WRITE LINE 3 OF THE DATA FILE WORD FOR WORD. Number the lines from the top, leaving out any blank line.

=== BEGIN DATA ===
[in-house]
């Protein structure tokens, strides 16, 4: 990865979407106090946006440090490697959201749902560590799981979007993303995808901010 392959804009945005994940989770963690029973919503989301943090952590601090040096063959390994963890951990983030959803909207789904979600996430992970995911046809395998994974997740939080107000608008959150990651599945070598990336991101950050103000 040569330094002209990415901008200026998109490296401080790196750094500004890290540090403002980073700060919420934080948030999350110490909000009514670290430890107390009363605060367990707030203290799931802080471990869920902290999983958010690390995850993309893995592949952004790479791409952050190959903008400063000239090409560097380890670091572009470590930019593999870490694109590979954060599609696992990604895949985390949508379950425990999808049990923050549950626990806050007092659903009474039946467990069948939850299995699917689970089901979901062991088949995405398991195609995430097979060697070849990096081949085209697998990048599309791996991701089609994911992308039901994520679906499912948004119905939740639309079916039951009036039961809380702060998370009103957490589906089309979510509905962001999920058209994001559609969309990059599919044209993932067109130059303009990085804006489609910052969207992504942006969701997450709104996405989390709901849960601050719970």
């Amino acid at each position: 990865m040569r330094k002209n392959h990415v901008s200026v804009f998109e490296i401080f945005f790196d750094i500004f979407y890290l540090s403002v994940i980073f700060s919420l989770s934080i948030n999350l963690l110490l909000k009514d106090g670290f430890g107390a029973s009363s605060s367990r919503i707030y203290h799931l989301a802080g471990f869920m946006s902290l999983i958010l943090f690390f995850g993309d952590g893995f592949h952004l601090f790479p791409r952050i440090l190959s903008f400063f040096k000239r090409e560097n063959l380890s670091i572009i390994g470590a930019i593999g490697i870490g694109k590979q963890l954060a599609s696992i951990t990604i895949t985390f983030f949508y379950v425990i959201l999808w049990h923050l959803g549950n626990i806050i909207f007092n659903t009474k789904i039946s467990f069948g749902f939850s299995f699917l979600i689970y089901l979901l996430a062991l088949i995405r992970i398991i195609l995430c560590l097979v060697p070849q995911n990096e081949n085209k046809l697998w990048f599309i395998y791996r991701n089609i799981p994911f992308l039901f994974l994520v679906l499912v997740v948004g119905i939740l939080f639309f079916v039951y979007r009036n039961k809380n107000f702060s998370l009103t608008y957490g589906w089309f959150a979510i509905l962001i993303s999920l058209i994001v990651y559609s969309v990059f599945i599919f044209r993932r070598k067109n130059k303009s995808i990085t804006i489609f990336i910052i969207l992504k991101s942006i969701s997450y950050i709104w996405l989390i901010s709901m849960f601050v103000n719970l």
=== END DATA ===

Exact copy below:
């Amino acid at each position: 990865m040569r330094k002209n392959h990415v901008s200026v804009f998109e490296i401080f945005f790196d750094i500004f979407y890290l540090s403002v994940i980073f700060s919420l989770s934080i948030n999350l963690l110490l909000k009514d106090g670290f430890g107390a029973s009363s605060s367990r919503i707030y203290h799931l989301a802080g471990f869920m946006s902290l999983i958010l943090f690390f995850g993309d952590g893995f592949h952004l601090f790479p791409r952050i440090l190959s903008f400063f040096k000239r090409e560097n063959l380890s670091i572009i390994g470590a930019i593999g490697i870490g694109k590979q963890l954060a599609s696992i951990t990604i895949t985390f983030f949508y379950v425990i959201l999808w049990h923050l959803g549950n626990i806050i909207f007092n659903t009474k789904i039946s467990f069948g749902f939850s299995f699917l979600i689970y089901l979901l996430a062991l088949i995405r992970i398991i195609l995430c560590l097979v060697p070849q995911n990096e081949n085209k046809l697998w990048f599309i395998y791996r991701n089609i799981p994911f992308l039901f994974l994520v679906l499912v997740v948004g119905i939740l939080f639309f079916v039951y979007r009036n039961k809380n107000f702060s998370l009103t608008y957490g589906w089309f959150a979510i509905l962001i993303s999920l058209i994001v990651y559609s969309v990059f599945i599919f044209r993932r070598k067109n130059k303009s995808i990085t804006i489609f990336i910052i969207l992504k991101s942006i969701s997450y950050i709104w996405l989390i901010s709901m849960f601050v103000n719970l």